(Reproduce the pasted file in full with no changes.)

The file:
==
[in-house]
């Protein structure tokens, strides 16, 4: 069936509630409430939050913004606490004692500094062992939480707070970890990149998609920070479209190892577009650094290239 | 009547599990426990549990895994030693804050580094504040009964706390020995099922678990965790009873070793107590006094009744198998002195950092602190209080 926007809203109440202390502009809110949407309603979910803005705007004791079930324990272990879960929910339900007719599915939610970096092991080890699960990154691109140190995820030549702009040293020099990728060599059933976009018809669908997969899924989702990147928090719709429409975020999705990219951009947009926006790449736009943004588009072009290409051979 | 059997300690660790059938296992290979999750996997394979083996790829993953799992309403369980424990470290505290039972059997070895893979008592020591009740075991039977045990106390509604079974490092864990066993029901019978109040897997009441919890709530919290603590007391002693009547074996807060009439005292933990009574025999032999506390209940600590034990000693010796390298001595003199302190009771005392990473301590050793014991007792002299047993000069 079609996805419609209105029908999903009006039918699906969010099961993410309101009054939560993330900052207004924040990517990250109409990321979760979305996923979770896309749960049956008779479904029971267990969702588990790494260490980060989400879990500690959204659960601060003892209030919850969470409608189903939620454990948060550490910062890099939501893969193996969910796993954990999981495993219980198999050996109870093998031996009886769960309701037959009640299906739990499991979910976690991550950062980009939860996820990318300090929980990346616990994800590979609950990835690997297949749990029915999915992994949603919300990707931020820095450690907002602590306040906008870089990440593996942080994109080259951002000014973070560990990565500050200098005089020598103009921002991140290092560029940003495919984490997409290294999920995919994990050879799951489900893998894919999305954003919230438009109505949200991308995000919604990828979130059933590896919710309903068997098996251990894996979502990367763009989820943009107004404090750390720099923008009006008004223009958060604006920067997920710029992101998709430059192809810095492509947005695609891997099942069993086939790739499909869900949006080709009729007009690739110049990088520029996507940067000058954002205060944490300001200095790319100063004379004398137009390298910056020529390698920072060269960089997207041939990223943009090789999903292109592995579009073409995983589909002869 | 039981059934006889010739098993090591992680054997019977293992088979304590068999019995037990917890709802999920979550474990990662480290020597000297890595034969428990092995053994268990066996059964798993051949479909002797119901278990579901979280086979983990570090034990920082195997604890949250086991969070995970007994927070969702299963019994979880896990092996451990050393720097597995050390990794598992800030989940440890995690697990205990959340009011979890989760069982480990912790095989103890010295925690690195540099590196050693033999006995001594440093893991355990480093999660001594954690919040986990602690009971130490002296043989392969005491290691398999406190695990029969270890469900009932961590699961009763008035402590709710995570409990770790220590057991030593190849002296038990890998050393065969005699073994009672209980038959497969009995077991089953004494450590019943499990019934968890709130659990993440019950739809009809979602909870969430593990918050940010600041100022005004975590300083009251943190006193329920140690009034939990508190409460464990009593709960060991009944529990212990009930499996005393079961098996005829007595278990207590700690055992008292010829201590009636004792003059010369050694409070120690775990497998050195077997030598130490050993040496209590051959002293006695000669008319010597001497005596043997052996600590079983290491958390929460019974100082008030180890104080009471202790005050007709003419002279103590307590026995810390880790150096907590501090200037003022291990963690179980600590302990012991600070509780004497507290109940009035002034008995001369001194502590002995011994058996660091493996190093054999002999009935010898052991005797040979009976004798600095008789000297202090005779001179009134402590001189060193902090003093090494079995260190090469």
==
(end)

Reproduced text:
[in-house]
């Protein structure tokens, strides 16, 4: 069936509630409430939050913004606490004692500094062992939480707070970890990149998609920070479209190892577009650094290239 | 009547599990426990549990895994030693804050580094504040009964706390020995099922678990965790009873070793107590006094009744198998002195950092602190209080 926007809203109440202390502009809110949407309603979910803005705007004791079930324990272990879960929910339900007719599915939610970096092991080890699960990154691109140190995820030549702009040293020099990728060599059933976009018809669908997969899924989702990147928090719709429409975020999705990219951009947009926006790449736009943004588009072009290409051979 | 059997300690660790059938296992290979999750996997394979083996790829993953799992309403369980424990470290505290039972059997070895893979008592020591009740075991039977045990106390509604079974490092864990066993029901019978109040897997009441919890709530919290603590007391002693009547074996807060009439005292933990009574025999032999506390209940600590034990000693010796390298001595003199302190009771005392990473301590050793014991007792002299047993000069 079609996805419609209105029908999903009006039918699906969010099961993410309101009054939560993330900052207004924040990517990250109409990321979760979305996923979770896309749960049956008779479904029971267990969702588990790494260490980060989400879990500690959204659960601060003892209030919850969470409608189903939620454990948060550490910062890099939501893969193996969910796993954990999981495993219980198999050996109870093998031996009886769960309701037959009640299906739990499991979910976690991550950062980009939860996820990318300090929980990346616990994800590979609950990835690997297949749990029915999915992994949603919300990707931020820095450690907002602590306040906008870089990440593996942080994109080259951002000014973070560990990565500050200098005089020598103009921002991140290092560029940003495919984490997409290294999920995919994990050879799951489900893998894919999305954003919230438009109505949200991308995000919604990828979130059933590896919710309903068997098996251990894996979502990367763009989820943009107004404090750390720099923008009006008004223009958060604006920067997920710029992101998709430059192809810095492509947005695609891997099942069993086939790739499909869900949006080709009729007009690739110049990088520029996507940067000058954002205060944490300001200095790319100063004379004398137009390298910056020529390698920072060269960089997207041939990223943009090789999903292109592995579009073409995983589909002869 | 039981059934006889010739098993090591992680054997019977293992088979304590068999019995037990917890709802999920979550474990990662480290020597000297890595034969428990092995053994268990066996059964798993051949479909002797119901278990579901979280086979983990570090034990920082195997604890949250086991969070995970007994927070969702299963019994979880896990092996451990050393720097597995050390990794598992800030989940440890995690697990205990959340009011979890989760069982480990912790095989103890010295925690690195540099590196050693033999006995001594440093893991355990480093999660001594954690919040986990602690009971130490002296043989392969005491290691398999406190695990029969270890469900009932961590699961009763008035402590709710995570409990770790220590057991030593190849002296038990890998050393065969005699073994009672209980038959497969009995077991089953004494450590019943499990019934968890709130659990993440019950739809009809979602909870969430593990918050940010600041100022005004975590300083009251943190006193329920140690009034939990508190409460464990009593709960060991009944529990212990009930499996005393079961098996005829007595278990207590700690055992008292010829201590009636004792003059010369050694409070120690775990497998050195077997030598130490050993040496209590051959002293006695000669008319010597001497005596043997052996600590079983290491958390929460019974100082008030180890104080009471202790005050007709003419002279103590307590026995810390880790150096907590501090200037003022291990963690179980600590302990012991600070509780004497507290109940009035002034008995001369001194502590002995011994058996660091493996190093054999002999009935010898052991005797040979009976004798600095008789000297202090005779001179009134402590001189060193902090003093090494079995260190090469």